Car Advice

Myth-Busting: Manual transmissions are more fuel efficient

This one relates to fuel economy with many holding to the belief that a manual is more fuel efficient than the same car with an automatic. So, are manual transmissions more fuel efficient?

UNFORTUNATELY, the manual transmission itself will soon become a myth. See, more on and more young drivers are opting for an automatic rather than shift gears for themselves. And, so car makers are responding. Indeed, you can almost count on two hands the amount of manual cars you can buy aimed at younger drivers. Sure, some makers still include them in the line-up to chase that ‘price tag’ that gets used on billboards and TV ads, but very few people are actually buying an entry level car with a manual. But I digress.

Onto today’s myth…and that is, that a manual transmission is more fuel efficient than an automatic transmission. But, unlike some myths, this one isn’t as easy to bust as you might think.

See, back in the old days it was a given that a manual transmission was more fuel efficient than an automatic transmission. And that’s because the automatic generally had less gears (there’s more to it than that, like the torque convertor, but gearing is one of the key reasons). This meant, a three- or four-speed automatic was generally revving higher at any given speed than, say, a five- or six-speed manual.

But those days are gone. Automatic transmissions often now run more gears than their manual equivalent (up to nine vs six-speeds) and they’ve spawned new classes of much more efficient automatic transmission, like CVTs and dual-clutch transmissions (which generally offer more gears than their manual equivalent). And it’s this and other features like locked torque convertors (that no longer slip) and just generally more advanced mechatronics that have made the gap between the two transmission types much smaller.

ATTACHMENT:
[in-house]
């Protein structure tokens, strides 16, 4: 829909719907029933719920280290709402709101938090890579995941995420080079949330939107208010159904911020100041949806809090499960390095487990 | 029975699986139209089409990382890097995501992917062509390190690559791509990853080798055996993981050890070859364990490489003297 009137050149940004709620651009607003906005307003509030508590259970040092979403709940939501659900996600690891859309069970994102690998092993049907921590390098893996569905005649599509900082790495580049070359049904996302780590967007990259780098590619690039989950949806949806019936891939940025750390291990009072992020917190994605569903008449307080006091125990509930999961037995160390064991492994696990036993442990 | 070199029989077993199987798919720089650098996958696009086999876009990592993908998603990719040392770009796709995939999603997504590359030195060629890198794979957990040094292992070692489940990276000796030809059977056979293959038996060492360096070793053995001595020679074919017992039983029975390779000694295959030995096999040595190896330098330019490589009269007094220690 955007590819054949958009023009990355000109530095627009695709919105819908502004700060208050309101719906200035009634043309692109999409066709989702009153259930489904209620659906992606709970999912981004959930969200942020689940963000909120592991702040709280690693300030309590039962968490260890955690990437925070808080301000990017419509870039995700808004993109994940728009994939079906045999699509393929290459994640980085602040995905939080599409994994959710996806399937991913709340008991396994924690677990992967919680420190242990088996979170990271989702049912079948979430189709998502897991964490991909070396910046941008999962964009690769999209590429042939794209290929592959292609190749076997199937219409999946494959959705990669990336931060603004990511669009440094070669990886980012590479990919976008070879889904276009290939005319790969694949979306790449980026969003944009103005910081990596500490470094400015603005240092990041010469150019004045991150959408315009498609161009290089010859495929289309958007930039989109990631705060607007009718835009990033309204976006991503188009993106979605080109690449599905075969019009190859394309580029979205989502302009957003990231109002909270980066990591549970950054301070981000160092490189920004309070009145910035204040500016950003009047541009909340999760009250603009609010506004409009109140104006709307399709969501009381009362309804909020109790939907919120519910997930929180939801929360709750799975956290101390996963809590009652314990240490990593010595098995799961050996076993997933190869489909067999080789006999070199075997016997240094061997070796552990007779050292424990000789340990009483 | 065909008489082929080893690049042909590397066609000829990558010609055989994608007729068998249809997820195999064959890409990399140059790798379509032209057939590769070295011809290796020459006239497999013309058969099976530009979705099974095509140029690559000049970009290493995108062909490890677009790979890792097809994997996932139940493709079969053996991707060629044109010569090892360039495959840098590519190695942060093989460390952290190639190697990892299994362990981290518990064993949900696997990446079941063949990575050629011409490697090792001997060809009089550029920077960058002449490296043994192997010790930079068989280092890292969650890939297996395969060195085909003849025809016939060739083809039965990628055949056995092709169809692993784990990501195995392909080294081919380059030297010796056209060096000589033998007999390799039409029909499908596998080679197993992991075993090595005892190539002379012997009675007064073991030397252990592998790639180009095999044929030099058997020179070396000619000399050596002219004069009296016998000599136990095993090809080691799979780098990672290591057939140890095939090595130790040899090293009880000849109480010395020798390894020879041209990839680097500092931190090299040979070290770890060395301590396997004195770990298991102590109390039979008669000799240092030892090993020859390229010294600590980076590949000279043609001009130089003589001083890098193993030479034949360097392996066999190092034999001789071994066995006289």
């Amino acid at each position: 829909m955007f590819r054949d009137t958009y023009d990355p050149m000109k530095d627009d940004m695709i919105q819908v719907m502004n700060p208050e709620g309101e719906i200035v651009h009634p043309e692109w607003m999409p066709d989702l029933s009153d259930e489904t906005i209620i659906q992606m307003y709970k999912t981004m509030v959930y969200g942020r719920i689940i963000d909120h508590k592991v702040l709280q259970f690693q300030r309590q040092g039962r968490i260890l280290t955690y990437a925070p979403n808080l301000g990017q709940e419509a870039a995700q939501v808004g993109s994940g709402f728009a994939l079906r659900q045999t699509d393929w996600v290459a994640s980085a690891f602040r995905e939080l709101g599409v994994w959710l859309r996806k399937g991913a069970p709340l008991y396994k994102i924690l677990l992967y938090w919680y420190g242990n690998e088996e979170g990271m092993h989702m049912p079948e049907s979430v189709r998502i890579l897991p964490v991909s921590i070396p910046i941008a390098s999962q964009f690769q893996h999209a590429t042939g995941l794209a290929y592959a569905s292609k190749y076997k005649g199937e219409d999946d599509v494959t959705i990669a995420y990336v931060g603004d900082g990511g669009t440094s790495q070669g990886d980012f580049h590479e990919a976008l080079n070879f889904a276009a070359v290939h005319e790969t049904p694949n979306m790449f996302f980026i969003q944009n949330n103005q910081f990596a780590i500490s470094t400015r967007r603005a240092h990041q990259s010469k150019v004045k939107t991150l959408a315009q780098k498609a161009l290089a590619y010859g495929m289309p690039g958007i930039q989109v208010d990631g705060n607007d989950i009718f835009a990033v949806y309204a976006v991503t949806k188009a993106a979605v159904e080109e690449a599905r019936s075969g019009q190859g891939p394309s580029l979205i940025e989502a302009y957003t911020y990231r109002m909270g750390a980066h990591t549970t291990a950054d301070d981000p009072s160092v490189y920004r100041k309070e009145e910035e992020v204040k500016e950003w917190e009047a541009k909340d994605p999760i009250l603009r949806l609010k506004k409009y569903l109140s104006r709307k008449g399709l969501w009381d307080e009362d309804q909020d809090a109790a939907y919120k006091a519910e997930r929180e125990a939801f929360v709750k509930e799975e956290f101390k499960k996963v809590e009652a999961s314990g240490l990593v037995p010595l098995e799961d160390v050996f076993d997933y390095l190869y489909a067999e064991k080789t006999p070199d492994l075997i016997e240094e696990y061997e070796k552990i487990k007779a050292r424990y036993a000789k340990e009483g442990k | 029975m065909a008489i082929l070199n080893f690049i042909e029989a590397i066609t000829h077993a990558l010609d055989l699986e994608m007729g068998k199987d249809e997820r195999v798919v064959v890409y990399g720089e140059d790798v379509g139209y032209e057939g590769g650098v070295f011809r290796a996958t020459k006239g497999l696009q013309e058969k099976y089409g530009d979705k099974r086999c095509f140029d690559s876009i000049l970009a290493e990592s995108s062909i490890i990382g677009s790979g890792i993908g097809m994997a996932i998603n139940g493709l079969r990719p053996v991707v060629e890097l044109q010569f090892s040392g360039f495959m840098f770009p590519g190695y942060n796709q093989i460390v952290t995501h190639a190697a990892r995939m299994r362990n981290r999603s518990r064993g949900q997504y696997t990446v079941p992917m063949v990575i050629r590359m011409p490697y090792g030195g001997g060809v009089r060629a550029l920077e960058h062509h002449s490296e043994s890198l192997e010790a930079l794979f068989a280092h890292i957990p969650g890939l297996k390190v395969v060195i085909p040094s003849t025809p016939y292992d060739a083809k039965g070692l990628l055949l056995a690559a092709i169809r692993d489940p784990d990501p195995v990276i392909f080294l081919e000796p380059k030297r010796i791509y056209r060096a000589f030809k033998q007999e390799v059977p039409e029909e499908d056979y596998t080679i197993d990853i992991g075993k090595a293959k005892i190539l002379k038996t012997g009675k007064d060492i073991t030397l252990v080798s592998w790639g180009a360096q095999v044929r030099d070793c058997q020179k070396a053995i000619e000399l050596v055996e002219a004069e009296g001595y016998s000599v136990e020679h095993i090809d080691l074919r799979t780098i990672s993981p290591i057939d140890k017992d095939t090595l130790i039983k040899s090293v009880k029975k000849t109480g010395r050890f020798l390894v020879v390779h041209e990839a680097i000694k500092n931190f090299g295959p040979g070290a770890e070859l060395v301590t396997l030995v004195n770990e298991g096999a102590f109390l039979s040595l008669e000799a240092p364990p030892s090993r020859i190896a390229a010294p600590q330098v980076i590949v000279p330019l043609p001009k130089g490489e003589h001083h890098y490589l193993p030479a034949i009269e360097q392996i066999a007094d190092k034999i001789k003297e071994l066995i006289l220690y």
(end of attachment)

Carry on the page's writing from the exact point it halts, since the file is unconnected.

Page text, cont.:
For instance, if we look at the Hyundai i30 with 2.0-litre four-cylinder petrol engine the difference, on the combined cycle, is 7.3L/100km Vs 7.4L/100km, manual vs automatic – both are six-speed units. If you consider the i30 diesel the gap (manual vs automatic) is a little wider at 4.5L/100km Vs 4.7L/100km. Then, the i30 with a turbocharged 1.6-litre four-cylinder petrol and it’s a dead-heat between the six-speed manual and the seven-speed DCT. Move away from a small car to a 4×4 dual-cab Ranger PXII and the 2.2-litre four-cylinder turbo-diesel mated to a six-speed manual drinks 6.8L/100km (claimed combined) while the automatic drinks one-litre more at 7.8L/100km.

In these cases, the major difference in fuel consumption is when you compare a manual transmission with a traditional torque convertor automatic… change up the automatic transmission type, like the dual-clutch transmission in the i30SR and there’s no difference in the fuel consumption (claimed).

And then there are those automatic transmission types that are radically more fuel efficient than their manual equivalent. Like the CVT. Take the Subaru WRX, for example, it offers both a six-speed manual and CVT option…the manual (combined claimed) drinks 9.2L/100km while the CVT drinks 8.6L/100km. And it’s the same story for the Toyota 86 which, in manual form drinks 8.4L/100km and in automatic drinks 7.1L/100km (claimed combined).

So, while I’ve only grabbed a small sample size and while, on paper, manual transmissions are generally more fuel efficient than the automatic equivalent (although not in all, like the Toyota 86), the gap between the two transmission types is so small that I’d suggest it really is a myth that manual transmissions are more fuel efficient. Especially when you through CVTs and DSG (DCT) transmissions into the mix, which are either as efficient or more efficient than a manual are manual transmissions more fuel efficienttransmission.

What you can more easily argue is that a manual transmission vehicle is cheaper than an automatic, in some cases the difference can be up to $2000; and that’s a lot of extra money to spend on fuel in the manual.


Isaac Bober

Isaac Bober

Isaac Bober was born in the shadow of Mount Panorama in Bathurst and, so, it was inevitable he’d fall into work as a motoring writer. He began his motoring career in 2000 reviewing commercial vehicles, before becoming editor of Caravan & Motorhome magazine. He then moved to MOTOR Magazine before going freelance and contributing to Overlander 4WD, 4×4 Australia, TopGear Australia, Men’s Health, Men’s Fitness, The Australian, CARSguide, and many more.